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‘Well done, my good and faithful server’

These seven tips for Christians eating out will change your life (or at least make you chuckle).

A quarter-century ago, Robert Fulghum wrote the best-selling book “All I Really Need To Know I Learned in Kindergarten,” extolling simple virtues such as sharing, being kind and cleaning up after oneself.

I’ve always maintained — only half-jokingly — that all I really need to know I learned working at McDonald’s in high school. Hell hath no fury, after all, like a hungry human who orders a Quarter Pounder with no pickles and bites into one anyway.

Um, I said no tomatoes or onions … Oops. Would you like fries with that?

Over the years, I’ve forgotten what I thought I learned more times than I can count. Please — I beg you—  don’t ask my children about the “beef, cheese, lettuce” incident at Whataburger.

Alas, in frequent partnership with the letter “C” — as in chicken-fried steak, chips and queso, cheese fries, chocolate cream pie and, yes, cholesterol drugs — I’ve conducted extensive research on the subject.

As I preach to myself, here are seven tips for Christians eating out:  


My mother worked as a waitress at Waffle House for a few years when I was a kid, so I learned this lesson early.

Servers typically earn less than minimum wage and depend on tips for their livelihood. I’ll never forget how much the dimes, quarters and dollar bills that Mom brought home meant to our family. When you don’t tip, you’re stealing from that person’s income.

In general, we Christians are pretty good tippers, despite well-publicized exceptions. But some of us could do better. Let’s not penalize the server for factors— such as slow service or a wrong order — often out of that person’s control.  In cases where the waitperson obviously is the  problem, perhaps we should err on the side of grace?


My wife and I tried a new catfish restaurant the other night.

I planned to order a medium-sized combo meal. But the $12.99 buffet option proved too much to resist.  Before I knew it, I had gorged myself with catfish, chicken fingers, fresh-cut fries, round and stick hush puppies, macaroni and cheese, pinto beans, cherry cobbler and ice cream.

When I was done, I felt sick. I had overdone it.  Perhaps this is what Proverbs 25:27 means when it says, “It is not good to eat too much honey.”


Yes, this kindergarten lesson applies to your tray at fast-food joints. Even at a sit-down restaurant, straighten up your mess before you go.

Do this, and you’ll seem like a polite person. (Congratulations.)

Don’t do this, and you’ll seem like a jerk. (Probably because you are.)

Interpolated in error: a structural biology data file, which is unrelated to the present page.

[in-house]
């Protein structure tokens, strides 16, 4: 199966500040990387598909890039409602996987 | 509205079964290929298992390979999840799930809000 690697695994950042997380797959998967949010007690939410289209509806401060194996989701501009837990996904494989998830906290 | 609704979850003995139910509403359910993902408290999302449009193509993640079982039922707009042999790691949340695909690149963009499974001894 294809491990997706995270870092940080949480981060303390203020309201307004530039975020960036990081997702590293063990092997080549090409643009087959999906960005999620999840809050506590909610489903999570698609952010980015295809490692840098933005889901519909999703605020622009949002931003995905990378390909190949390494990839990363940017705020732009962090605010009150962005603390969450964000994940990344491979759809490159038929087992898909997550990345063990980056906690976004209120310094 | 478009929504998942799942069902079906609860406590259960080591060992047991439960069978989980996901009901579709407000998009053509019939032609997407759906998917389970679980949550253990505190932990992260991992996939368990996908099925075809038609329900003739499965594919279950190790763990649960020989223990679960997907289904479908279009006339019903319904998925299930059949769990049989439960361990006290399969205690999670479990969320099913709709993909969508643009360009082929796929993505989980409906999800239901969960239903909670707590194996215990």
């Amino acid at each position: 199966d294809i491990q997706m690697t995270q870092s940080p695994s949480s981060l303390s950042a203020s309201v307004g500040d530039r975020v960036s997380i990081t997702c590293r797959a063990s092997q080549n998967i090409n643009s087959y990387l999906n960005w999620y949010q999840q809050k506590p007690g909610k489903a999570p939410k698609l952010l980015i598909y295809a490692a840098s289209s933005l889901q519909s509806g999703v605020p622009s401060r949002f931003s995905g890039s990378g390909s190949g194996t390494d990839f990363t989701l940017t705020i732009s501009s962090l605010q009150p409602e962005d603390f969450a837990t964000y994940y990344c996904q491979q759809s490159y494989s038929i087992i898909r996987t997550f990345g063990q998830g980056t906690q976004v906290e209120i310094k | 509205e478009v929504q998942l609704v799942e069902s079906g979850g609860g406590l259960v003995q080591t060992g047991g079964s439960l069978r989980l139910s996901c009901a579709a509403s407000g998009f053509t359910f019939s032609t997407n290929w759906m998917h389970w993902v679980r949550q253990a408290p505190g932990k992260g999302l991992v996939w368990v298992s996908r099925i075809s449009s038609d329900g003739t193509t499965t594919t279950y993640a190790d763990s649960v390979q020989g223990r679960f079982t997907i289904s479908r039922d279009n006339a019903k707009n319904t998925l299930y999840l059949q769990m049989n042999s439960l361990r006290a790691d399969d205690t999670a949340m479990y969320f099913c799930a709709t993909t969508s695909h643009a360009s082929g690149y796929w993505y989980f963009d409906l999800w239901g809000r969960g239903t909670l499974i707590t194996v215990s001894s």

I recently went through the drive-thru of a restaurant that will go unnamed (except to say that it has golden arches).

Now, because I am a picky eater, this establishment often asks me to pull forward and park while they make my special order. Occasionally, they even remember me and bring out my sandwich. But in this case, I received the same instructions after ordering only a milk shake.

“I didn’t realize you had to cook those,” I might have replied.

Bad me. That’s not what you want to say, as a friend who asked how I enjoyed my McSpittle pointed out later.

A much better response: Smile and say, “No problem.” (Hopefully, I’ll remember that next time.)

5. WWJD?

What would Jesus do? This all-purpose tip tends to work in all situations, even those involving pizzerias or pancake houses.


This one may work better for me than others, but when I’m feeling particularly aggrieved, I remember the morning I accidentally made bad biscuits consumed by a few hundred people.

Instead of using flour to roll, cut and bake biscuits, I grabbed a big brown bag of a powdery white substance designed to clean grease vats. I figured this out a few hours later when a manager pointed out that my biscuits didn’t seem to be rising right. You don’t say? Along with the grease vats, I apparently helped clean out a few other systems that day.

Nobody’s perfect, right?


A friend of mine tells about the numerous times his mom cooked dinner and then wrapped it all up before even serving it.

That’s because she’d always accept if friends or fellow Christians invited the family to eat with them — even at the last minute. As she saw it, food could wait. Relationships could not.

Mark 2:13-17 recounts that Jesus ate with many tax collectors and sinners. But the writer doesn’t bother to specify what food was on the menu.

Hmmmmm, the next time my steak doesn’t come out perfectly cooked (“well done, my good and faithful server”), maybe I shouldn’t get so worked up.

Bobby Ross Jr. is Chief Correspondent for The Christian Chronicle. Reach him at [email protected].

Filed under: Inside Story News Extras Reader Feedback

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